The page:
Buoyed by bulls, Singapore’s GIC plans to float a $3 billion India-focused...

Buoyed by bulls, Singapore’s GIC plans to float a $3 billion India-focused public market fund


MUMBAI: Singapore’s sovereign wealth fund GIC is set to launch an India-dedicated public market fund, said two people aware of the development, drawn by a record stock surge. This will be the first dedicated pool of capital for domestic equities to be established by any large global financial institution.

Already one of the largest overseas investors in India, GIC has hired Aditya Agarwal to head its new fund as managing director and is looking to a mid-2021 launch. While the final size hasn’t been finalised, it’s keen to allocate $2-3 billion for the purpose, said the people cited above. Agarwal was principal at public market fund Westbridge Capital.

GIC is the world’s sixth-largest sovereign wealth fund (SWF) with $440 billion in assets under management. The fund, which had set up its India office in 2011, has deployed about $10 billion in Indian stocks and a total of about $20 billion in infrastructure, private equity and public equity. Along with Agarwal, a team of four-five executives will also be formed for the new fund, said one of the persons cited above.

Agarwal was involved in several public market investments of Westbridge Capital such as Kajaria Ceramics and private airline IndiGo. Prior to Westbridge, Aditya was among the first members of the India team at International Finance Corporation.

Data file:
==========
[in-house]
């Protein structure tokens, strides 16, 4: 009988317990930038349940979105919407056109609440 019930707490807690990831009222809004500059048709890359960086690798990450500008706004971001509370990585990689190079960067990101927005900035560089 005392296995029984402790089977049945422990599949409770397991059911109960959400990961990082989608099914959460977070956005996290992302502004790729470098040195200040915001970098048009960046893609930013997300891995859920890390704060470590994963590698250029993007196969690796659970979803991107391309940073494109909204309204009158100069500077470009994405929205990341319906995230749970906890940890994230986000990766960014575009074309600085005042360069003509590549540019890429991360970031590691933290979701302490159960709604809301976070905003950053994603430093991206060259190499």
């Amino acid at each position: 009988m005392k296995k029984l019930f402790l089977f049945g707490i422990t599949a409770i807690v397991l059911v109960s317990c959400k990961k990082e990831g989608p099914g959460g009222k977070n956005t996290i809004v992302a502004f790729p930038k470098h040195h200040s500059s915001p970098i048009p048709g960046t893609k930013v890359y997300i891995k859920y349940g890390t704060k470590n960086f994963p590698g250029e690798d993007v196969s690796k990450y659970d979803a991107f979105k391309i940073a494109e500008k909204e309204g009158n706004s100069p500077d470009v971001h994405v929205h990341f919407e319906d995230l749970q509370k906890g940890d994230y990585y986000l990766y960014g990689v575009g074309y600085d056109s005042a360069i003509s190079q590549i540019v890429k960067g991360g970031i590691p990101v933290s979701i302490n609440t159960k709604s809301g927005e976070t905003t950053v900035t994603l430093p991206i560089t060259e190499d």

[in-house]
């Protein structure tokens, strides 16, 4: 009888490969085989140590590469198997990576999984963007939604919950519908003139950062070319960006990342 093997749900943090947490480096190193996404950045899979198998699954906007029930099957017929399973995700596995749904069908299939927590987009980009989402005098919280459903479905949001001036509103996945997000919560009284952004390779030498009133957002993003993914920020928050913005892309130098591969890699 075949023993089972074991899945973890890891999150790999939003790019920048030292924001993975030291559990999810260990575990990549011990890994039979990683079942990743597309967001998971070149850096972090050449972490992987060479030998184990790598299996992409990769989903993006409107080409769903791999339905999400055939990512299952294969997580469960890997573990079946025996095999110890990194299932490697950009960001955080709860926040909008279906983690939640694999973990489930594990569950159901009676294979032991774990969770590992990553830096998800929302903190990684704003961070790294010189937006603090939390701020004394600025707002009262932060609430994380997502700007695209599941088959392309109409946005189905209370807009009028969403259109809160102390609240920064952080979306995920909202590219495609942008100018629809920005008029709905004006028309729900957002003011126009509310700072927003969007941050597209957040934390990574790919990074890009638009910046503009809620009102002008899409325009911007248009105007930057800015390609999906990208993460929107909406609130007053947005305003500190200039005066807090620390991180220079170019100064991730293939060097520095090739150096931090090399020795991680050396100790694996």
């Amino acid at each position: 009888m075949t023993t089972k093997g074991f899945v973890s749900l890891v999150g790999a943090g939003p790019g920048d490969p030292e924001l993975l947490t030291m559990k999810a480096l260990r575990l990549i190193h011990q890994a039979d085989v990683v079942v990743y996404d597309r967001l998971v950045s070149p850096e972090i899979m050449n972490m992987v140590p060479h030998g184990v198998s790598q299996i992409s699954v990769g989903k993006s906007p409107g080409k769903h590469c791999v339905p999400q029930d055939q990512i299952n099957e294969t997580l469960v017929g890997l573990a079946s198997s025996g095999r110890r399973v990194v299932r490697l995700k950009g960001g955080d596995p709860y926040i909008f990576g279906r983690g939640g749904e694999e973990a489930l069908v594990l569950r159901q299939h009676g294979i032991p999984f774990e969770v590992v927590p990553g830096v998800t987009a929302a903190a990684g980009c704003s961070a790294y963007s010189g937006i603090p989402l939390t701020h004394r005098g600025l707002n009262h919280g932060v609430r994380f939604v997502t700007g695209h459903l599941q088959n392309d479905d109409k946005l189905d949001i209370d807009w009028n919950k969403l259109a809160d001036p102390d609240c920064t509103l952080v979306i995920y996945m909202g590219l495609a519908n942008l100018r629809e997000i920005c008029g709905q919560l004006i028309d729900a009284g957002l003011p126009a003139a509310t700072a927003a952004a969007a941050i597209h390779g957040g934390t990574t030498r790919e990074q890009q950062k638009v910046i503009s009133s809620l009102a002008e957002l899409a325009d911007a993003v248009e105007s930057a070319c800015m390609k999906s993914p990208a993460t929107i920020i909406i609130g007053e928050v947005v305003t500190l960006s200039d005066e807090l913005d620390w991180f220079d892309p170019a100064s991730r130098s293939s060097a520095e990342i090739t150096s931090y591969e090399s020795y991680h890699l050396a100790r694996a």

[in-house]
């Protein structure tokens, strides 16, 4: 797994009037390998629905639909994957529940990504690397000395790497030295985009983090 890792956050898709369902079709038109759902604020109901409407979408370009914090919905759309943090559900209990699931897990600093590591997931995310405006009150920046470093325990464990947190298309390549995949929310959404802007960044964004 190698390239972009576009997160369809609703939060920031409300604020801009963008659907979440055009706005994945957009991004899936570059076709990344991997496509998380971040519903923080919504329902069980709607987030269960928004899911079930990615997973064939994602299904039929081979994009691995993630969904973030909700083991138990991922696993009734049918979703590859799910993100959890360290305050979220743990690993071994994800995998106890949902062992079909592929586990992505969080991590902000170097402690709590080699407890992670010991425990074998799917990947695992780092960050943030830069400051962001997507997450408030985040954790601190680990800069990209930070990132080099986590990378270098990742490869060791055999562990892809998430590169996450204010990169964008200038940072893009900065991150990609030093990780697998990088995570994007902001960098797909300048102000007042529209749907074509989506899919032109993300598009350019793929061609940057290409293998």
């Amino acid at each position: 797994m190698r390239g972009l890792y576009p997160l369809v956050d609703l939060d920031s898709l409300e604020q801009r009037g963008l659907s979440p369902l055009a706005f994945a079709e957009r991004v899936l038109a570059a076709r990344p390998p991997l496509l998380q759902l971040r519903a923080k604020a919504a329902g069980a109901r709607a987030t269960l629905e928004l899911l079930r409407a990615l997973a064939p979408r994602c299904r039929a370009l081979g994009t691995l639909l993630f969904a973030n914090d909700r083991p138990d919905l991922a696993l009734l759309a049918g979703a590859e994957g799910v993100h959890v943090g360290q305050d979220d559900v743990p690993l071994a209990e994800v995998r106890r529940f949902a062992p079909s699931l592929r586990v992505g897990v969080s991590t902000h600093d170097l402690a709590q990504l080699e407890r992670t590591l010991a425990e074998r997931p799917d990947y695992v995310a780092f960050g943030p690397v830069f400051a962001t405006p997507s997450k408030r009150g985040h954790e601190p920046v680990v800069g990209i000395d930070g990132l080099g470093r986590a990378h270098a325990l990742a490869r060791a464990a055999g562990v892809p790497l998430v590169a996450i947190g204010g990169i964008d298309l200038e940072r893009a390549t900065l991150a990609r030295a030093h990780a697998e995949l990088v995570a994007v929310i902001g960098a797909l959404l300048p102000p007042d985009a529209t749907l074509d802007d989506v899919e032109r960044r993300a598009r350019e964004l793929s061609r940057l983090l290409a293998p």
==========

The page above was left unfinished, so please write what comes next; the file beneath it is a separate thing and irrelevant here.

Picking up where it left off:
GIC and Agarwal declined to comment.

GIC’s significant public market bets in India include mortgage lender HDFC Ltd, ICICI Bank, Bandhan Bank and Bharti Airtel. Last month, it invested Rs 5,512 crore in Reliance Retail Ventures, a subsidiary of Reliance Industries, to acquire a 1.22% equity stake.

“The India-dedicated fund or specific allocation for public market will help these global funds deploy more money into mid-cap equities,” said a Mumbai-based investment banker who deals with GIC as a client.


Tax relief for SWFs to boost investments

“From the global pool, they prefer to invest in large-cap companies. Besides, the support given by the Indian government for sovereign funds will also boost the confidence to deploy more capital in the public market, along with private equity and infrastructure,” the I-banker said.

The central government’s move to grant 100% tax exemption for SWFs on investments in infrastructure is expected to boost the flow from them.

The sharp rally in equity markets in India makes the public market a sought-after investment destination for sovereign and pension funds across the globe. From a one-year low of 25,638.9 on March 24, on the eve of the Covid-19 lockdown, the Sensex has rallied more than 70% to a record 44,800 recently.

The rally is expected to continue and hit new highs in 2021, according to a recent Reuters poll. It’s seen rising about 4% to 47,550 by the end of 2021, with forecasts ranging from 36,000 to 54,400, it said.

“Indian equities have seen a rapid recovery from the pandemic-driven Q1 sell-off, along with a rally in the global equity markets. While the market returns have been more defensive-led and concentrated in nature this year, we expect further equity gains driven by earnings,” said economists at Goldman Sachs.

Sunil Koul, Asia Pacific portfolio strategist at Goldman Sachs, said, “Despite the sharp rally, Indian equities have lagged this year relative to North Asian peers and have underperformed the broader MSCI Asia Pacific Ex Japan Index (MXAPJ) region by 10 pp year to date.”

Other sovereign funds that have been aggressively investing in India are Temasek, also from Singapore, and Abu Dhabi Investment Authority (ADIA).

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